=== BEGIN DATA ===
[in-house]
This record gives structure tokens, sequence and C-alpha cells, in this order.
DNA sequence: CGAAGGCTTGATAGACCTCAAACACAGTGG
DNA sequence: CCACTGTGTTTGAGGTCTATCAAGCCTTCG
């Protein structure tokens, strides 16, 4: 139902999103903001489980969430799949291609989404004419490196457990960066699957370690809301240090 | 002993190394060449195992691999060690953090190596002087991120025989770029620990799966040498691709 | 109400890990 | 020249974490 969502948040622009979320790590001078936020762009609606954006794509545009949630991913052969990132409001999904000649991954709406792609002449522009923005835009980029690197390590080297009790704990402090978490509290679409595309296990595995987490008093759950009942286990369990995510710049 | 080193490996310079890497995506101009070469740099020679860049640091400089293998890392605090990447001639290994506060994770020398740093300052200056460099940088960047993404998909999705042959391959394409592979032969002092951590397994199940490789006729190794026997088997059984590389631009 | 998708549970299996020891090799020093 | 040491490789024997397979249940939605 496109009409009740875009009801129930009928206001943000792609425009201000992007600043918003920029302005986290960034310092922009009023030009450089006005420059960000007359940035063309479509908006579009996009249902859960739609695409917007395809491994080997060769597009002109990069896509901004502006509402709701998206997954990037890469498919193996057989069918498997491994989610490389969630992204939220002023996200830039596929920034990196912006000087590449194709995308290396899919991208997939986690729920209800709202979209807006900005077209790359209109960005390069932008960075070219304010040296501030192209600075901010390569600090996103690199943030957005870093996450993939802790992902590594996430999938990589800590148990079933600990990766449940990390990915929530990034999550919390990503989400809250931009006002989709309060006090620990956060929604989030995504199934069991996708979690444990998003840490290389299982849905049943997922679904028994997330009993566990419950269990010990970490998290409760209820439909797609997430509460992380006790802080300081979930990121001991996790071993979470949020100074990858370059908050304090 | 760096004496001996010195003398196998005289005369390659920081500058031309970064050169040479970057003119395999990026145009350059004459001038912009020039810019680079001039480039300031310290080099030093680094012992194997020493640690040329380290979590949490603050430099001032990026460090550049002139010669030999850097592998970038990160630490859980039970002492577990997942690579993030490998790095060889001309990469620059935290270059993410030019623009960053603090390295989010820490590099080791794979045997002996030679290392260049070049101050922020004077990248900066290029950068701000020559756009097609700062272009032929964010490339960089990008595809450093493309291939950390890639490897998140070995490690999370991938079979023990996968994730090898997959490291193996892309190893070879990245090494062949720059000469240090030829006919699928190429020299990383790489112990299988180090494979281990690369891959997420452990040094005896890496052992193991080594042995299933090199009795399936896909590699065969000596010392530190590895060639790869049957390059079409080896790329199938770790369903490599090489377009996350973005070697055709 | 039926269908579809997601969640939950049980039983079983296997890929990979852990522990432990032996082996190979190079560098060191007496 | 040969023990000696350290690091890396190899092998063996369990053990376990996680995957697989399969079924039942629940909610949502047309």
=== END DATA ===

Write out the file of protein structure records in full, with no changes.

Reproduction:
[in-house]
This record gives structure tokens, sequence and C-alpha cells, in this order.
DNA sequence: CGAAGGCTTGATAGACCTCAAACACAGTGG
DNA sequence: CCACTGTGTTTGAGGTCTATCAAGCCTTCG
């Protein structure tokens, strides 16, 4: 139902999103903001489980969430799949291609989404004419490196457990960066699957370690809301240090 | 002993190394060449195992691999060690953090190596002087991120025989770029620990799966040498691709 | 109400890990 | 020249974490 969502948040622009979320790590001078936020762009609606954006794509545009949630991913052969990132409001999904000649991954709406792609002449522009923005835009980029690197390590080297009790704990402090978490509290679409595309296990595995987490008093759950009942286990369990995510710049 | 080193490996310079890497995506101009070469740099020679860049640091400089293998890392605090990447001639290994506060994770020398740093300052200056460099940088960047993404998909999705042959391959394409592979032969002092951590397994199940490789006729190794026997088997059984590389631009 | 998708549970299996020891090799020093 | 040491490789024997397979249940939605 496109009409009740875009009801129930009928206001943000792609425009201000992007600043918003920029302005986290960034310092922009009023030009450089006005420059960000007359940035063309479509908006579009996009249902859960739609695409917007395809491994080997060769597009002109990069896509901004502006509402709701998206997954990037890469498919193996057989069918498997491994989610490389969630992204939220002023996200830039596929920034990196912006000087590449194709995308290396899919991208997939986690729920209800709202979209807006900005077209790359209109960005390069932008960075070219304010040296501030192209600075901010390569600090996103690199943030957005870093996450993939802790992902590594996430999938990589800590148990079933600990990766449940990390990915929530990034999550919390990503989400809250931009006002989709309060006090620990956060929604989030995504199934069991996708979690444990998003840490290389299982849905049943997922679904028994997330009993566990419950269990010990970490998290409760209820439909797609997430509460992380006790802080300081979930990121001991996790071993979470949020100074990858370059908050304090 | 760096004496001996010195003398196998005289005369390659920081500058031309970064050169040479970057003119395999990026145009350059004459001038912009020039810019680079001039480039300031310290080099030093680094012992194997020493640690040329380290979590949490603050430099001032990026460090550049002139010669030999850097592998970038990160630490859980039970002492577990997942690579993030490998790095060889001309990469620059935290270059993410030019623009960053603090390295989010820490590099080791794979045997002996030679290392260049070049101050922020004077990248900066290029950068701000020559756009097609700062272009032929964010490339960089990008595809450093493309291939950390890639490897998140070995490690999370991938079979023990996968994730090898997959490291193996892309190893070879990245090494062949720059000469240090030829006919699928190429020299990383790489112990299988180090494979281990690369891959997420452990040094005896890496052992193991080594042995299933090199009795399936896909590699065969000596010392530190590895060639790869049957390059079409080896790329199938770790369903490599090489377009996350973005070697055709 | 039926269908579809997601969640939950049980039983079983296997890929990979852990522990432990032996082996190979190079560098060191007496 | 040969023990000696350290690091890396190899092998063996369990053990376990996680995957697989399969079924039942629940909610949502047309």